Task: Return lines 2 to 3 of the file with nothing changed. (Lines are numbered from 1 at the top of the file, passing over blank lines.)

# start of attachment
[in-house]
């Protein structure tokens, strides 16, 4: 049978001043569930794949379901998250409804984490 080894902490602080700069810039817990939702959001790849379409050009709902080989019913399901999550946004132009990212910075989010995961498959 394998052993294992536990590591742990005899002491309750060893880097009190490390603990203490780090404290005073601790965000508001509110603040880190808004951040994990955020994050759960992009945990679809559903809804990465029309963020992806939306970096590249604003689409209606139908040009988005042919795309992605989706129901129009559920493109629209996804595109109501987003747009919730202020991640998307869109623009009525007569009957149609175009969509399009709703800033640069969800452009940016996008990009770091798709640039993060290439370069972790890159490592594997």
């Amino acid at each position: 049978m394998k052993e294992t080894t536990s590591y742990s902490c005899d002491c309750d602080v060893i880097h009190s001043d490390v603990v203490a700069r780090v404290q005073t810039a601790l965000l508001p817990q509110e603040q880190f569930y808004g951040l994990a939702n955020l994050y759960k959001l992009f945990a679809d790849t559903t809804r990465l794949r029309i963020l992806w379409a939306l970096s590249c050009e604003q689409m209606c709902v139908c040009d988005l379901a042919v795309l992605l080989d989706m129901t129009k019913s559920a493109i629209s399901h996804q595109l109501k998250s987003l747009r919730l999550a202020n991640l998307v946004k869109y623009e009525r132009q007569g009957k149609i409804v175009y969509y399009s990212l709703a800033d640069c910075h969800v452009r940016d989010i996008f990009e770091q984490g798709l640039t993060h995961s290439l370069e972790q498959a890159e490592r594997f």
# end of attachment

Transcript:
């Protein structure tokens, strides 16, 4: 049978001043569930794949379901998250409804984490 080894902490602080700069810039817990939702959001790849379409050009709902080989019913399901999550946004132009990212910075989010995961498959 394998052993294992536990590591742990005899002491309750060893880097009190490390603990203490780090404290005073601790965000508001509110603040880190808004951040994990955020994050759960992009945990679809559903809804990465029309963020992806939306970096590249604003689409209606139908040009988005042919795309992605989706129901129009559920493109629209996804595109109501987003747009919730202020991640998307869109623009009525007569009957149609175009969509399009709703800033640069969800452009940016996008990009770091798709640039993060290439370069972790890159490592594997």
């Amino acid at each position: 049978m394998k052993e294992t080894t536990s590591y742990s902490c005899d002491c309750d602080v060893i880097h009190s001043d490390v603990v203490a700069r780090v404290q005073t810039a601790l965000l508001p817990q509110e603040q880190f569930y808004g951040l994990a939702n955020l994050y759960k959001l992009f945990a679809d790849t559903t809804r990465l794949r029309i963020l992806w379409a939306l970096s590249c050009e604003q689409m209606c709902v139908c040009d988005l379901a042919v795309l992605l080989d989706m129901t129009k019913s559920a493109i629209s399901h996804q595109l109501k998250s987003l747009r919730l999550a202020n991640l998307v946004k869109y623009e009525r132009q007569g009957k149609i409804v175009y969509y399009s990212l709703a800033d640069c910075h969800v452009r940016d989010i996008f990009e770091q984490g798709l640039t993060h995961s290439l370069e972790q498959a890159e490592r594997f």